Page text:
The study took place in central India (yellow inset) surrounding Kanha National Park (dark grey polygon), surveyed households are demarcated by black dots.
The paper revolves around three aspects, the status of food security around KNP, how it varies across seasons and geography; and the contribution of the three capitals including finance, social and natural to household level food security. The team used semi structure interviews to extensively survey around 800 household across three seasons (summer, monsoon and winter) to capture seasonal changes of food security and livelihoods.
~ by Amrita Neelakantan (coordinator NCCI)
To grow food sustainably means moving beyond the calorie-focus of the green revolution. Before we all ate rice and wheat as staples, there were other cereals in our diets and in our agriculture. The calorific gains from the green revolution while undeniable are proving to be too single-minded with a few persisting challenges like undernourishment, micronutrient deficiencies and groundwater depletion. To consider what sustainable crop production might mean for a country like India, this paper by Kyle Davis and co-authors built multiple scenarios of monsoon cereals.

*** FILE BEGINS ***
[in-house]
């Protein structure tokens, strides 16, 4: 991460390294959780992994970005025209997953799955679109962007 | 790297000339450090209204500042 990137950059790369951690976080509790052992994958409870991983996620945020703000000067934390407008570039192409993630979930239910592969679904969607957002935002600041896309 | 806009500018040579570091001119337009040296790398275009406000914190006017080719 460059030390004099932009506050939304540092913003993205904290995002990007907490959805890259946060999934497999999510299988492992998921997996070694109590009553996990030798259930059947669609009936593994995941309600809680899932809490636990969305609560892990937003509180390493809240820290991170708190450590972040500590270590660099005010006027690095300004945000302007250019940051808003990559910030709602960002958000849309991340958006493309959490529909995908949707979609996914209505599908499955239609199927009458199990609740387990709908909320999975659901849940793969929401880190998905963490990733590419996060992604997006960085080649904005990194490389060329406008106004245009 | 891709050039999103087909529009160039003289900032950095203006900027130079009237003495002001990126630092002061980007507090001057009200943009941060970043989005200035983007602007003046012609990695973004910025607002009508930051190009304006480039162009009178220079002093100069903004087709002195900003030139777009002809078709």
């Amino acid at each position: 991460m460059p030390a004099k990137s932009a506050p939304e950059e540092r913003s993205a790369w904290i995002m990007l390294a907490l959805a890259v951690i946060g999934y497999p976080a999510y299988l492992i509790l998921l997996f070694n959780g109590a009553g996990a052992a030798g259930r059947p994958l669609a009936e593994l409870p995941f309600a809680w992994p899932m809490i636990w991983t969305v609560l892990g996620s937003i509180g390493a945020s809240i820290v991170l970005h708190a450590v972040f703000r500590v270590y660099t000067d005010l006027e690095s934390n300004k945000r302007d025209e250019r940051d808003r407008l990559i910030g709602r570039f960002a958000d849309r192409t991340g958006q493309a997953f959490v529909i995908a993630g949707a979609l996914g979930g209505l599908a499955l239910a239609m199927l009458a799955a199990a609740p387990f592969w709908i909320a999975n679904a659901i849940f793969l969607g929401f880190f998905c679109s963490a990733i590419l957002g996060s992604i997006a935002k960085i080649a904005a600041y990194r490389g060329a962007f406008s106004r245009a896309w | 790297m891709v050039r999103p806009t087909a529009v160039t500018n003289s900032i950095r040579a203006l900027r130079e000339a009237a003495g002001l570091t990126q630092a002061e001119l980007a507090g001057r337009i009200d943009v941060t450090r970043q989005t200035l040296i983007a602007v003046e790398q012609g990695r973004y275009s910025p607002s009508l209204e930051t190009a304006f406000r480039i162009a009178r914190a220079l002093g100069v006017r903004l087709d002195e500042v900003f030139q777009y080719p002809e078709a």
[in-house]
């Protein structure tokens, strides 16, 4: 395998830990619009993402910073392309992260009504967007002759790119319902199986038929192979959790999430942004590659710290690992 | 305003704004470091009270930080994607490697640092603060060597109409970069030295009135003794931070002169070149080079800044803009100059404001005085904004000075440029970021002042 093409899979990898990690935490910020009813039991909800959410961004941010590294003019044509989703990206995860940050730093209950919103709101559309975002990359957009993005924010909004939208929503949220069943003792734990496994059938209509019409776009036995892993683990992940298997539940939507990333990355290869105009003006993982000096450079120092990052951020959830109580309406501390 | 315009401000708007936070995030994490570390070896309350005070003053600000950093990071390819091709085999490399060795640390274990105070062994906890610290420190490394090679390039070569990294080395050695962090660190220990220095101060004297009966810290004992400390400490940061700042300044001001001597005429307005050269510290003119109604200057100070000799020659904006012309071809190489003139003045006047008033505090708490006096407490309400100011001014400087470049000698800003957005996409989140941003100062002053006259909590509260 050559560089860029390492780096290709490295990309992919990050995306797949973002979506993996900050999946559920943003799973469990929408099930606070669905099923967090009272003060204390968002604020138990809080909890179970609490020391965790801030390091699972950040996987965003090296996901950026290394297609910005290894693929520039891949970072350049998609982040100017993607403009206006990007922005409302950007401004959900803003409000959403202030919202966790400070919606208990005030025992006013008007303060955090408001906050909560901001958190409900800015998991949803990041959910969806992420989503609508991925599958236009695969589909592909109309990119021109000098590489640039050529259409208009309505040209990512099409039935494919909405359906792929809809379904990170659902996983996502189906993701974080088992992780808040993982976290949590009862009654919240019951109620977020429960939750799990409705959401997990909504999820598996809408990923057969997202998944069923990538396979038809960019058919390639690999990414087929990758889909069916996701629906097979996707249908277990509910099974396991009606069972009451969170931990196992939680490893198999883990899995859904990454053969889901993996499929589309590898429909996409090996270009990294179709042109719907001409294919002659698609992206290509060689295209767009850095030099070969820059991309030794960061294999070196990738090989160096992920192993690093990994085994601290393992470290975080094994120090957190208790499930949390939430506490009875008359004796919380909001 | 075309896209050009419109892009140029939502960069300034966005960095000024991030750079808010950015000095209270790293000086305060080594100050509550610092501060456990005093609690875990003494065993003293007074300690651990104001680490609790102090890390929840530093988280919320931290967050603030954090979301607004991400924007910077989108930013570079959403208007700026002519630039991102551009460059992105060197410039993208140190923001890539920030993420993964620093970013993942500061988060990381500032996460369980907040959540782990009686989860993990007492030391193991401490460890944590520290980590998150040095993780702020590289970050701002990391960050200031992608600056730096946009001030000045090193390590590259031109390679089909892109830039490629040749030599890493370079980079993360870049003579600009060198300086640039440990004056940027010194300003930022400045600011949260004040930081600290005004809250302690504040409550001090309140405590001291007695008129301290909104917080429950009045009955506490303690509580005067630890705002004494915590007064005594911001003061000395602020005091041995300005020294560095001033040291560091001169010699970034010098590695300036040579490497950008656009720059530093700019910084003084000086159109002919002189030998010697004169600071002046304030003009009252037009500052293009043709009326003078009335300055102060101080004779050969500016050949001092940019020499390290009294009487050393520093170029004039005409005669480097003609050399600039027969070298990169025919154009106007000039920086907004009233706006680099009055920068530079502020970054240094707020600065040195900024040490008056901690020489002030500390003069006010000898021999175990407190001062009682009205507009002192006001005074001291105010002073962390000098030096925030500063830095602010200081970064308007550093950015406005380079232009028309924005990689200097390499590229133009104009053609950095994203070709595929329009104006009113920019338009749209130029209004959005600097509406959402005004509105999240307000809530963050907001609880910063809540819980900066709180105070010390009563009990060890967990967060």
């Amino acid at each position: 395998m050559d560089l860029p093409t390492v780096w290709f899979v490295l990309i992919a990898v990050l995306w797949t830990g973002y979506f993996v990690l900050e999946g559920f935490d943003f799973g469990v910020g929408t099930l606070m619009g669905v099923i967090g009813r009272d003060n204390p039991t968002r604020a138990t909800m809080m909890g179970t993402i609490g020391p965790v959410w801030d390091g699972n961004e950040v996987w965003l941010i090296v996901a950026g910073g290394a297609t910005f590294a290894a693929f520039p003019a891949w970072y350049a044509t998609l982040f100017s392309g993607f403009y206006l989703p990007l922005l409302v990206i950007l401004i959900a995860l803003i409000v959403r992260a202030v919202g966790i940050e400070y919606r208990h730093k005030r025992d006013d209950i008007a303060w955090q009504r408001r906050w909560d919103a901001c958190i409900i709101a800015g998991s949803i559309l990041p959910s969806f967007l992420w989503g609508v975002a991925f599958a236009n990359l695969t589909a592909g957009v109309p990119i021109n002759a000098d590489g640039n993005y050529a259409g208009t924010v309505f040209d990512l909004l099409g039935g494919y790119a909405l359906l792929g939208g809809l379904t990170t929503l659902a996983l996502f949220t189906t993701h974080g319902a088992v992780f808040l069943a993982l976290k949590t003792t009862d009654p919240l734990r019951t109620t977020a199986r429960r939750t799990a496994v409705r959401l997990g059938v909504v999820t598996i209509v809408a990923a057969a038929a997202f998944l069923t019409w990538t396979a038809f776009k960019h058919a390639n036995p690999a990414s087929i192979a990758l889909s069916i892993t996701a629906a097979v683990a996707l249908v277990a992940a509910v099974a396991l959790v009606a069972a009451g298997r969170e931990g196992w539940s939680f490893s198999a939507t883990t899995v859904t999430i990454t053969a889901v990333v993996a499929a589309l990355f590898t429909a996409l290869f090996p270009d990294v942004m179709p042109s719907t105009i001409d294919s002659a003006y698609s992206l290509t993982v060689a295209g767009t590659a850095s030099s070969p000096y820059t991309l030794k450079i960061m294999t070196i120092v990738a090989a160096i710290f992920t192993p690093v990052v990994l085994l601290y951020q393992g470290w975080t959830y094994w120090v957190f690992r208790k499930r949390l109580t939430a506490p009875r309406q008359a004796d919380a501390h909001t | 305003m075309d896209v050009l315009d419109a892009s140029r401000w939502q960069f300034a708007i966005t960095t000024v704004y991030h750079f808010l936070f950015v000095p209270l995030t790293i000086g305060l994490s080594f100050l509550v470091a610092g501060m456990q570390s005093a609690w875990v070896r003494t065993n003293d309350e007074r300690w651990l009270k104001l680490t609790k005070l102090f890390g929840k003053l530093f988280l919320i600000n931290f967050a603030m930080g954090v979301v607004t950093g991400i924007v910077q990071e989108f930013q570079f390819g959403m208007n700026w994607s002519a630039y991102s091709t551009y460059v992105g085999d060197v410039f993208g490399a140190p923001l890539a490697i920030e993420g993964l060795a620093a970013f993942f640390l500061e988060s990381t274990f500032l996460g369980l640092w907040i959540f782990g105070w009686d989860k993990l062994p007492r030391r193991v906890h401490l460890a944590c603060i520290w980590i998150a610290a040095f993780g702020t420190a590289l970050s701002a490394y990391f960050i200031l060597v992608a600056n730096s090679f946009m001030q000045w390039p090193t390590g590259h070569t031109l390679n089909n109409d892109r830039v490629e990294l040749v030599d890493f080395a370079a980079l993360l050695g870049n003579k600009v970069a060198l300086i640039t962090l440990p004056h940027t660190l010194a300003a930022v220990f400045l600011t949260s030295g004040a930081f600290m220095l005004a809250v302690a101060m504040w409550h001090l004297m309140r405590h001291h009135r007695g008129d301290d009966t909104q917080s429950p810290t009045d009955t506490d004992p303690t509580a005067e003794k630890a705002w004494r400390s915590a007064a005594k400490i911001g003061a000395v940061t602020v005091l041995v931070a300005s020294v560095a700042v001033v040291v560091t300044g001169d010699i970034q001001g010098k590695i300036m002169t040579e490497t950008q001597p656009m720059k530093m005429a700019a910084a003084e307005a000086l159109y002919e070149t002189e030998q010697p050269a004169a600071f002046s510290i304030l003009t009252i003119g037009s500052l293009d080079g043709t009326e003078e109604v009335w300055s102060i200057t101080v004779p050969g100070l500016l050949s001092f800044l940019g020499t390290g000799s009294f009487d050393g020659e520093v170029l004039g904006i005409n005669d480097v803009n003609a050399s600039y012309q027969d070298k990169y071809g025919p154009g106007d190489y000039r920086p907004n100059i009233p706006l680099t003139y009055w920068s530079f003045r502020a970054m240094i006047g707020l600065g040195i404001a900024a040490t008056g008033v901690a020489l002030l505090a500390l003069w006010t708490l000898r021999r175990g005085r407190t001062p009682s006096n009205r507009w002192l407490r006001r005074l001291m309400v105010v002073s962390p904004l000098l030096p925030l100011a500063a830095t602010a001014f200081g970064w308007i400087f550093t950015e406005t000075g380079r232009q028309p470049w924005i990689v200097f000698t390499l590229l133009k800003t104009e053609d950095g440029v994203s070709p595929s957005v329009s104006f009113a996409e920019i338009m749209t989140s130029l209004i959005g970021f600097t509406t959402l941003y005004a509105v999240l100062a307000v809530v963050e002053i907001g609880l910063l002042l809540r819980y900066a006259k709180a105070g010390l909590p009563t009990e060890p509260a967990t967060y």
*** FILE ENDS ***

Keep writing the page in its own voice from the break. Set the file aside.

The reason to focus on monsoon cereals is because the maximum production of the cereals that could be used to make the switch occurs alongside rice in monsoon and the fact that cereals make-up a large percentage of the typical Indian diet. The authors included cereals already in focus by the current nutrition policies and therefore they excluded maize. Each scenario built, keeps in mind the current calorie production and current extent of cropland.
They explain scenarios where crop-switching would provide improved nutrition security, environmental benefits, and climate resilience gains. The study provides a robust case for assessing trade-off analyses among nutrient supply, climate resilience, and environmental outcomes to create more sustainable food systems.
The main optimized scenarios that the authors build are: Maximum supply of protein or iron; maximum savings in water, energy and greenhouse gas emissions (GHG emissions); and finally maximum climate resilience. The authors define climate resilience as the least loss in production during a historically extreme dry year.
In the below scenario – the goal in mind is to have maximum water savings and help identify the places that might achieve the largest benefits. Highly sought after, such analyses can begin to help policy makers and managers on-the-ground focus on how best to manage water in the future by balancing demands by urban centers and agriculture within the state or district.